Nearly half (48 percent) of people buying individual health insurance will be eligible for offsetting tax credits next year, which for them will average $5,547 per family, according to new research from the nonprofit Kaiser Family Foundation.
"Tax subsidies are an essential part of the equation for many people who buy insurance through the new marketplaces next year," Drew Altman, president and CEO of the foundation, said in an announcement. "They will help make coverage more affordable for low- and middle-income people."
Here's how things break down, according to Kaiser:
- Among consumers currently buying individual health insurance policies, the average subsidy per family would be $2,672, reducing premiums by about one-third for the "silver" plan, the second lowest-cost option.
- Just counting the 48 percent of current individual policy enrollees expected to be eligible for tax credits, the average subsidy grows to $5,548 per family, reducing premiums for silver plans by an average of two-thirds.
- Because the premium costs are lower, tax credits will cover a higher proportion of lower-cost plans.
"About half of the people won't be paying the sticker price," Gary Claxton, director of Kaiser's healthcare marketplace project, said in an Associated Press article. "The people who get help will get quite a lot of help."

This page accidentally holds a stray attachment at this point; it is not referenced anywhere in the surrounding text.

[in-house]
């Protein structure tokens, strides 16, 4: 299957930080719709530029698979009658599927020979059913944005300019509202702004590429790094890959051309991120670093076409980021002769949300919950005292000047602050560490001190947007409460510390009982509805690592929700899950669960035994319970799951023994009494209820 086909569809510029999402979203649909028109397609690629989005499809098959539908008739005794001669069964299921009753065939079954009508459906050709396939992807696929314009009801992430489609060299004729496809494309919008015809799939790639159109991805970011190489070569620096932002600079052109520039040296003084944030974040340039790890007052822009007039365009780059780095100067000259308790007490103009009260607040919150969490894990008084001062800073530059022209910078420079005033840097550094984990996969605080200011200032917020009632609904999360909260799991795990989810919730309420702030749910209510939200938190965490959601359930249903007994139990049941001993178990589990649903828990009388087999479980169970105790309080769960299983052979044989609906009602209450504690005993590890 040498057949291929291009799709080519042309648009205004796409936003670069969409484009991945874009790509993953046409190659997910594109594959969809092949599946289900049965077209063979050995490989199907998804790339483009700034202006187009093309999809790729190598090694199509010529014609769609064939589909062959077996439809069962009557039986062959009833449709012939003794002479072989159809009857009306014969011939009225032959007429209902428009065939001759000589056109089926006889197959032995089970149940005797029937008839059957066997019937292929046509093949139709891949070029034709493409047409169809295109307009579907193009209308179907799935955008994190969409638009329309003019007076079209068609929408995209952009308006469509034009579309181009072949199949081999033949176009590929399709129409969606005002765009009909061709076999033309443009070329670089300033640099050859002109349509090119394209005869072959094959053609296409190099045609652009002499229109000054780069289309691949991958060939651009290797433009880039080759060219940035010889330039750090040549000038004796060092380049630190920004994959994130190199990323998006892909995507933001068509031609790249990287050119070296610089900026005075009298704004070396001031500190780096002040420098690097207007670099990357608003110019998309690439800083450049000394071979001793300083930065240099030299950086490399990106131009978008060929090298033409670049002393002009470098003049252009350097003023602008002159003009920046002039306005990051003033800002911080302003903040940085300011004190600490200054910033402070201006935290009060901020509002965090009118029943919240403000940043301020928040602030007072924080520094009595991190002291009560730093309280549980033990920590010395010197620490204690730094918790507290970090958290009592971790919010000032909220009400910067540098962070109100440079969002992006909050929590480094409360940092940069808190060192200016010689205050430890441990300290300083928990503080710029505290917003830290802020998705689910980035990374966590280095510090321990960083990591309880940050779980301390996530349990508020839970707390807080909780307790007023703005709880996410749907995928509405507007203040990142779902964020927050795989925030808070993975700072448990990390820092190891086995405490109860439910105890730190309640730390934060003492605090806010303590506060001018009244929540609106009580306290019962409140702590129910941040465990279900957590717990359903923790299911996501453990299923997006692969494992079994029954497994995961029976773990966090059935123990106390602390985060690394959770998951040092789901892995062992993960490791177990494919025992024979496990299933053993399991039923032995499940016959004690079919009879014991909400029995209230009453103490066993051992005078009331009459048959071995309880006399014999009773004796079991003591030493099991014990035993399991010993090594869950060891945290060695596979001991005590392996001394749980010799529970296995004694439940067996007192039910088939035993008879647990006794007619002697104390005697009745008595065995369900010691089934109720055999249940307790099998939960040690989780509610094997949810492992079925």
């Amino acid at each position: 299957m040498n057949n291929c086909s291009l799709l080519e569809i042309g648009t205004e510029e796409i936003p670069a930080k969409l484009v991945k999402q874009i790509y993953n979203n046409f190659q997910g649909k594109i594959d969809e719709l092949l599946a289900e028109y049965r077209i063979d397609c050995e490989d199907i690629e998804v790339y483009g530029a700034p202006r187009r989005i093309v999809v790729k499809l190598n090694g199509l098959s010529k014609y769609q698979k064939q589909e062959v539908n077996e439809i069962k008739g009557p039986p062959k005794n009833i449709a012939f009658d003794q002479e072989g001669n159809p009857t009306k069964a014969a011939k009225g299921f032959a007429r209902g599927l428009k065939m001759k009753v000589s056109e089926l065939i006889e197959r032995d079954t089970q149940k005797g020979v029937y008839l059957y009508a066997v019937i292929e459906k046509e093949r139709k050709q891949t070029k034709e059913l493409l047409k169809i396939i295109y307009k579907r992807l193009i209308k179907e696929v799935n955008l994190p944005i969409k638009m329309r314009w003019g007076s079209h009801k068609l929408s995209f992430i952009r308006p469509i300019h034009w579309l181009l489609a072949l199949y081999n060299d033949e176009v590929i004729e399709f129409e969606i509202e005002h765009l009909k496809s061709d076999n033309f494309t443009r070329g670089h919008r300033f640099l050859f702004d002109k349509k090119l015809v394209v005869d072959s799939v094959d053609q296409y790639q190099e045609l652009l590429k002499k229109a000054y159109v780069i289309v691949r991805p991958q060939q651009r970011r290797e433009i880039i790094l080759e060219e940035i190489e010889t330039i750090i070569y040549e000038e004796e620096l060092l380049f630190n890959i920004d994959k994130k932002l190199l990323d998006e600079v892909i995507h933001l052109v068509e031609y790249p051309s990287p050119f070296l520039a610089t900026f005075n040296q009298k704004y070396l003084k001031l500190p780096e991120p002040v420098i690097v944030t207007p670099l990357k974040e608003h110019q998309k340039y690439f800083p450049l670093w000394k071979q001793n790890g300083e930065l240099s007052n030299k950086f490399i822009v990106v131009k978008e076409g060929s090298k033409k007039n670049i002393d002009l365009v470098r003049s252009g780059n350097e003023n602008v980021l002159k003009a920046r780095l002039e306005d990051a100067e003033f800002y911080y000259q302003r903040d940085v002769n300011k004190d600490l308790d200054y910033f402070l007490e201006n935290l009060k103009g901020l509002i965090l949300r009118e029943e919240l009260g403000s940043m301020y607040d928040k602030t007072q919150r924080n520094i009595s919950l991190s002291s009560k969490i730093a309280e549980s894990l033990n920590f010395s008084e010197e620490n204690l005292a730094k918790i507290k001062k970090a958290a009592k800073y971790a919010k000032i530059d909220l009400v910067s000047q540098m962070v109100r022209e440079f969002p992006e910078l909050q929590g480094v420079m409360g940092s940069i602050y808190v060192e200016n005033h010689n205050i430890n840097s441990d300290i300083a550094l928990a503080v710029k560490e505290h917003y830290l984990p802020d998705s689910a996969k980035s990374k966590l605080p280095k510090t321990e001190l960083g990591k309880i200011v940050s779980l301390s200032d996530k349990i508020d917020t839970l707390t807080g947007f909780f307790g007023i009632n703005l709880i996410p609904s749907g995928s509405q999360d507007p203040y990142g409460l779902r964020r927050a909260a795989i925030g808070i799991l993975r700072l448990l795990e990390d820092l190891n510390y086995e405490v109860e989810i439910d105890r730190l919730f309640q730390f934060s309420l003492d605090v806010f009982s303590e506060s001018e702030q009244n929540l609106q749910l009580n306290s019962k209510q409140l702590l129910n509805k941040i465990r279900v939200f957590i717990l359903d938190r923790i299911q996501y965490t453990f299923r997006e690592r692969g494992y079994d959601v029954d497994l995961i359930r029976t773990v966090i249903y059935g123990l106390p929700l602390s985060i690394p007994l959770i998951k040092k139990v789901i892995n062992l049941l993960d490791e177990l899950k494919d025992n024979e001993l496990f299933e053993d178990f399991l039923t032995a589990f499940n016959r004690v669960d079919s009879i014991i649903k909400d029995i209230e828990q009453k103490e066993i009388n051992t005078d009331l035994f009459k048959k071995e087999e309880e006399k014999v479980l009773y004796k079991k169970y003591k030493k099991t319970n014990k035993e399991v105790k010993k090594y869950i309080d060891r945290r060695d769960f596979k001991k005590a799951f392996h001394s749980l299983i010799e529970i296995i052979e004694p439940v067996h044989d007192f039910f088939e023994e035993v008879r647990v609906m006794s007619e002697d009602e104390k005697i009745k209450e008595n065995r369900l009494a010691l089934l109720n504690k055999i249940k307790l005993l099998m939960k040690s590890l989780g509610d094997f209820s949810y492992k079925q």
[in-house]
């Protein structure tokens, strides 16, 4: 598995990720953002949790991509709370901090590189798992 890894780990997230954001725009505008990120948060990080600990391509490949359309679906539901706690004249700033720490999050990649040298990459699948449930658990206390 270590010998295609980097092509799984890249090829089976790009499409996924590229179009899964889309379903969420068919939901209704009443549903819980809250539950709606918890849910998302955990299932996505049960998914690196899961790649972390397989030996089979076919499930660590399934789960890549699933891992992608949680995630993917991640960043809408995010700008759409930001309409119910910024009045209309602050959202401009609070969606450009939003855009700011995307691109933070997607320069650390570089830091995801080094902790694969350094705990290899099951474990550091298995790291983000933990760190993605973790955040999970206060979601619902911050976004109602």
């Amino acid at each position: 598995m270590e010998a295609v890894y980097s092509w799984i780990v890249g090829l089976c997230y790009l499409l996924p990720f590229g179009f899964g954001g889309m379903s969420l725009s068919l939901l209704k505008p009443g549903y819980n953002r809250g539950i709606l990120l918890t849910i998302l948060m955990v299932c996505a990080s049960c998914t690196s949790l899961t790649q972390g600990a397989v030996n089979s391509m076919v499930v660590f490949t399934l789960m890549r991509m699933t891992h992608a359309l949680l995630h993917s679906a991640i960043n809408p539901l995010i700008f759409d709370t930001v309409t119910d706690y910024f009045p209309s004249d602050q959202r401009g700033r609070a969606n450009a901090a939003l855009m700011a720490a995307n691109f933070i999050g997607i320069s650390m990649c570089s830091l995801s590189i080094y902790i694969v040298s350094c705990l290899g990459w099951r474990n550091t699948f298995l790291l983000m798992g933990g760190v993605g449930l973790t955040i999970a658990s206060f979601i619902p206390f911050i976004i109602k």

Kaiser noted the Affordable Care Act makes tax subsidies available to people who buy individual policies through new state health insurance exchanges, don't have access to other affordable coverage (such as employer-sponsored policies), and have adjustable gross incomes between $11,500 and $46,000 for a single person and $24,000 and $94,000 for a family of four.
Higher-income purchasers of individual policies will likely pay more for their policies, Claxton said in the AP article. "How much more will be a function of a lot of different things."